DOE, TVA increase cooperation on nuclear fuel cycle data

WASHINGTON, D.C. - The U.S. Department of Energy (DOE) and the Tennessee Valley Authority (TVA) agreed to collaborate on developing and exchanging information on advanced fuel cycle technologies through a Memorandum of Understanding (MOU) signed by DOE Assistant Secretary for Nuclear Energy Dennis Spurgeon and TVA Chief Operating Officer William McCollum.

This joint effort furthers DOEÂ’s ongoing nuclear research and development activities and along with other analyses and studies from nuclear industry, universities and DOEÂ’s national laboratories will help to determine the best path forward for the Global Nuclear Energy Partnership (GNEP).

“We look forward to gaining valuable knowledge and experience in working with TVA to advance the goals of GNEP and expand clean, safe nuclear power,” Dennis Spurgeon, DOE’s Assistant Secretary for Nuclear Energy said. “The information provided and utility perspective offered from this partnership will be vital in departmental decisions on GNEP and closing the nuclear fuel cycle in the United States.”

This MOU establishes the overall framework for the exchange of information and conduct of activities between the two organizations. Future work associated with this MOU, which would be detailed in an Interagency Agreement to be developed subsequent to the MOU, would be focused on providing supporting data and information to help inform DOE on advanced fuel cycle technology development concepts and include conceptual plans, utility perspectives, suitable business models and additional research and development needed for the advancement of nuclear technology.

“TVA is in a unique position to look for ways to improve how used nuclear fuel could be managed," said TVA Chief Operating Officer William McCollum. "We look forward to working with DOE to determine the best path forward.”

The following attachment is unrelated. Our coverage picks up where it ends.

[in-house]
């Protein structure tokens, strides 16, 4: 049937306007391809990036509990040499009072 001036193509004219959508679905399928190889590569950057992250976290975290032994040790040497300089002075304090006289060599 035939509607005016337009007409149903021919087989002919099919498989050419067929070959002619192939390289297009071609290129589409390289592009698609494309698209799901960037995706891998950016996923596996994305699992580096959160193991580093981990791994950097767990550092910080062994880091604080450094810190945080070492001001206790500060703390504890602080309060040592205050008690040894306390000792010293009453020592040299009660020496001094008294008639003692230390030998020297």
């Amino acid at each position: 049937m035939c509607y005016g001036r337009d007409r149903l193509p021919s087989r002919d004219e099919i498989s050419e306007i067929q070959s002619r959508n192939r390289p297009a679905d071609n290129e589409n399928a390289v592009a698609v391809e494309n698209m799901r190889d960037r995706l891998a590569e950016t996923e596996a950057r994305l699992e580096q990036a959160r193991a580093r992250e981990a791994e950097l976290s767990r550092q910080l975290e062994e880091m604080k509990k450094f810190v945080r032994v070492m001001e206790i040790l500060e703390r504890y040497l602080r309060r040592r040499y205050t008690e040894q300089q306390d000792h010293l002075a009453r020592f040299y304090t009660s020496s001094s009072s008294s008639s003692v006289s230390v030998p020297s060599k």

TVA currently operates six nuclear reactors as part of its power system, which serves approximately 8.8 million consumers in seven southeastern states. TVA recently restarted a nuclear unit at its Browns Ferry plant, has submitted a Combined License application to the Nuclear Regulatory Commission for two advanced reactor design nuclear units at its Bellefonte site and has resumed efforts to complete a second nuclear unit at its Watts Bar plant. TVA is the nationÂ’s largest public power provider and is completely self-financing. TVA also manages the Tennessee River and its tributaries to provide multiple benefits, including flood damage reduction, navigation, water quality and recreation.

GNEP was announced by President Bush in February 2006 and includes key nuclear research and technology development programs as well as international policy collaboration. Currently, 21 partner nations have joined the effort to globally expand nuclear power and help meet growing energy demand in a safe and secure manner, while at the same time reducing the risk of nuclear proliferation and responsibly managing spent nuclear fuel.


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